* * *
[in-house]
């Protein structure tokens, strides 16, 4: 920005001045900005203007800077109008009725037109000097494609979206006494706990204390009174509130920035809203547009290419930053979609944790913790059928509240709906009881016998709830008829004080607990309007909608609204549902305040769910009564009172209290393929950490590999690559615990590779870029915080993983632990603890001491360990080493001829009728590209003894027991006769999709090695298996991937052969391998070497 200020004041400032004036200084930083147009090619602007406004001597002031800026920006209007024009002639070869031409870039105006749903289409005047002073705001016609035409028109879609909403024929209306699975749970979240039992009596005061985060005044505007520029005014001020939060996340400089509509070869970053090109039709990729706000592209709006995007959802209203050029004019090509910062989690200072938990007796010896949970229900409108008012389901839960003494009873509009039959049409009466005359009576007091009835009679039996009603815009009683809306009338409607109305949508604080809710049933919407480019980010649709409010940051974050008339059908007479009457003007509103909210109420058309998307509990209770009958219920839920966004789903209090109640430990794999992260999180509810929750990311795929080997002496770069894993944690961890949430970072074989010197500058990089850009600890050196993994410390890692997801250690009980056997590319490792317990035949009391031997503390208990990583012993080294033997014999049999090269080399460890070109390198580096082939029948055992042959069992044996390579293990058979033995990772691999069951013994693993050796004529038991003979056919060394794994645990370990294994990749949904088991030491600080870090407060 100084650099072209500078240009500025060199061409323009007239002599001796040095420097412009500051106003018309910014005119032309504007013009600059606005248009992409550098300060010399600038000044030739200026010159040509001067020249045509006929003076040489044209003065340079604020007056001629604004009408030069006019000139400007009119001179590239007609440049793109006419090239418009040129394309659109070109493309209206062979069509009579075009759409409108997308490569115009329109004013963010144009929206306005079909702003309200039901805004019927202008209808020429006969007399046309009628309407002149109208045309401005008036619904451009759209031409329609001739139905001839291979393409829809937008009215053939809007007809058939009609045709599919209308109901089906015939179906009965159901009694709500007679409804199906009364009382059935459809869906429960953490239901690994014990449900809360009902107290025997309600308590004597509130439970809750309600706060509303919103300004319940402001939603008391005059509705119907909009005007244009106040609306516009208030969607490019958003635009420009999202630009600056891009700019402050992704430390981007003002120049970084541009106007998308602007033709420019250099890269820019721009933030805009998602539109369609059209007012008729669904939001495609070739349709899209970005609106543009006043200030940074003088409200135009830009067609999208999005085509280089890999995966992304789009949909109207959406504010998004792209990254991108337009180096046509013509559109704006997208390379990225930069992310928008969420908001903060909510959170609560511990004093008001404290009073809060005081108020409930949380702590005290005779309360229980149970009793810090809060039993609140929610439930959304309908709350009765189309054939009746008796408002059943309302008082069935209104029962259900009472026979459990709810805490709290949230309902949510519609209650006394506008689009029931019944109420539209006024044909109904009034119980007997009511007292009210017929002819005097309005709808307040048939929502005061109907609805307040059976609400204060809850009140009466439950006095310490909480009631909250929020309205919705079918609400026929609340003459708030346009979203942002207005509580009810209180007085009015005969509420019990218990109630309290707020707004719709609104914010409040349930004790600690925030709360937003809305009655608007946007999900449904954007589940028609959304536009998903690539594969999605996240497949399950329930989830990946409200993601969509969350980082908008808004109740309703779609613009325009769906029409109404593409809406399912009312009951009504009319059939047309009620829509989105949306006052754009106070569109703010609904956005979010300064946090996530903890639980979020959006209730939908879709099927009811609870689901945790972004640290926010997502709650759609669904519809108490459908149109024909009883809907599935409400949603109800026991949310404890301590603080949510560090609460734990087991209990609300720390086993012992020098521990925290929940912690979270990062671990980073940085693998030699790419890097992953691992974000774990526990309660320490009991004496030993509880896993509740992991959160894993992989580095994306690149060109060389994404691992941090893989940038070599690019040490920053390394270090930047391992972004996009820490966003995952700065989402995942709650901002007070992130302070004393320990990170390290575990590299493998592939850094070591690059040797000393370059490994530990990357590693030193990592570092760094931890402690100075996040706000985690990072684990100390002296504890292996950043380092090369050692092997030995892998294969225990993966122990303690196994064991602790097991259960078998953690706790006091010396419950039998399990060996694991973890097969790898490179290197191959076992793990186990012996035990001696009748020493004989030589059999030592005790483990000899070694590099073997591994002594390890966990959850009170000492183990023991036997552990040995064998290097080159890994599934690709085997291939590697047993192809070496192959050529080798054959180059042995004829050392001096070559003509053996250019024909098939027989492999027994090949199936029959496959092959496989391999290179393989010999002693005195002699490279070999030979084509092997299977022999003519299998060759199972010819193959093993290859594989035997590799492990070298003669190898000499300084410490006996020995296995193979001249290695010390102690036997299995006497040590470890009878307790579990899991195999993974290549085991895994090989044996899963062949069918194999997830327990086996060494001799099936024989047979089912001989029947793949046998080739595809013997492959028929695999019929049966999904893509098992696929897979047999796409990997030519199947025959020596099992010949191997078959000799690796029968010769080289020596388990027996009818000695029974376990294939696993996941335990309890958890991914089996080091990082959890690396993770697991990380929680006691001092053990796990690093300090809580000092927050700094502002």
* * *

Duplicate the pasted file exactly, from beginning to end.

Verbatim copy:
[in-house]
């Protein structure tokens, strides 16, 4: 920005001045900005203007800077109008009725037109000097494609979206006494706990204390009174509130920035809203547009290419930053979609944790913790059928509240709906009881016998709830008829004080607990309007909608609204549902305040769910009564009172209290393929950490590999690559615990590779870029915080993983632990603890001491360990080493001829009728590209003894027991006769999709090695298996991937052969391998070497 200020004041400032004036200084930083147009090619602007406004001597002031800026920006209007024009002639070869031409870039105006749903289409005047002073705001016609035409028109879609909403024929209306699975749970979240039992009596005061985060005044505007520029005014001020939060996340400089509509070869970053090109039709990729706000592209709006995007959802209203050029004019090509910062989690200072938990007796010896949970229900409108008012389901839960003494009873509009039959049409009466005359009576007091009835009679039996009603815009009683809306009338409607109305949508604080809710049933919407480019980010649709409010940051974050008339059908007479009457003007509103909210109420058309998307509990209770009958219920839920966004789903209090109640430990794999992260999180509810929750990311795929080997002496770069894993944690961890949430970072074989010197500058990089850009600890050196993994410390890692997801250690009980056997590319490792317990035949009391031997503390208990990583012993080294033997014999049999090269080399460890070109390198580096082939029948055992042959069992044996390579293990058979033995990772691999069951013994693993050796004529038991003979056919060394794994645990370990294994990749949904088991030491600080870090407060 100084650099072209500078240009500025060199061409323009007239002599001796040095420097412009500051106003018309910014005119032309504007013009600059606005248009992409550098300060010399600038000044030739200026010159040509001067020249045509006929003076040489044209003065340079604020007056001629604004009408030069006019000139400007009119001179590239007609440049793109006419090239418009040129394309659109070109493309209206062979069509009579075009759409409108997308490569115009329109004013963010144009929206306005079909702003309200039901805004019927202008209808020429006969007399046309009628309407002149109208045309401005008036619904451009759209031409329609001739139905001839291979393409829809937008009215053939809007007809058939009609045709599919209308109901089906015939179906009965159901009694709500007679409804199906009364009382059935459809869906429960953490239901690994014990449900809360009902107290025997309600308590004597509130439970809750309600706060509303919103300004319940402001939603008391005059509705119907909009005007244009106040609306516009208030969607490019958003635009420009999202630009600056891009700019402050992704430390981007003002120049970084541009106007998308602007033709420019250099890269820019721009933030805009998602539109369609059209007012008729669904939001495609070739349709899209970005609106543009006043200030940074003088409200135009830009067609999208999005085509280089890999995966992304789009949909109207959406504010998004792209990254991108337009180096046509013509559109704006997208390379990225930069992310928008969420908001903060909510959170609560511990004093008001404290009073809060005081108020409930949380702590005290005779309360229980149970009793810090809060039993609140929610439930959304309908709350009765189309054939009746008796408002059943309302008082069935209104029962259900009472026979459990709810805490709290949230309902949510519609209650006394506008689009029931019944109420539209006024044909109904009034119980007997009511007292009210017929002819005097309005709808307040048939929502005061109907609805307040059976609400204060809850009140009466439950006095310490909480009631909250929020309205919705079918609400026929609340003459708030346009979203942002207005509580009810209180007085009015005969509420019990218990109630309290707020707004719709609104914010409040349930004790600690925030709360937003809305009655608007946007999900449904954007589940028609959304536009998903690539594969999605996240497949399950329930989830990946409200993601969509969350980082908008808004109740309703779609613009325009769906029409109404593409809406399912009312009951009504009319059939047309009620829509989105949306006052754009106070569109703010609904956005979010300064946090996530903890639980979020959006209730939908879709099927009811609870689901945790972004640290926010997502709650759609669904519809108490459908149109024909009883809907599935409400949603109800026991949310404890301590603080949510560090609460734990087991209990609300720390086993012992020098521990925290929940912690979270990062671990980073940085693998030699790419890097992953691992974000774990526990309660320490009991004496030993509880896993509740992991959160894993992989580095994306690149060109060389994404691992941090893989940038070599690019040490920053390394270090930047391992972004996009820490966003995952700065989402995942709650901002007070992130302070004393320990990170390290575990590299493998592939850094070591690059040797000393370059490994530990990357590693030193990592570092760094931890402690100075996040706000985690990072684990100390002296504890292996950043380092090369050692092997030995892998294969225990993966122990303690196994064991602790097991259960078998953690706790006091010396419950039998399990060996694991973890097969790898490179290197191959076992793990186990012996035990001696009748020493004989030589059999030592005790483990000899070694590099073997591994002594390890966990959850009170000492183990023991036997552990040995064998290097080159890994599934690709085997291939590697047993192809070496192959050529080798054959180059042995004829050392001096070559003509053996250019024909098939027989492999027994090949199936029959496959092959496989391999290179393989010999002693005195002699490279070999030979084509092997299977022999003519299998060759199972010819193959093993290859594989035997590799492990070298003669190898000499300084410490006996020995296995193979001249290695010390102690036997299995006497040590470890009878307790579990899991195999993974290549085991895994090989044996899963062949069918194999997830327990086996060494001799099936024989047979089912001989029947793949046998080739595809013997492959028929695999019929049966999904893509098992696929897979047999796409990997030519199947025959020596099992010949191997078959000799690796029968010769080289020596388990027996009818000695029974376990294939696993996941335990309890958890991914089996080091990082959890690396993770697991990380929680006691001092053990796990690093300090809580000092927050700094502002």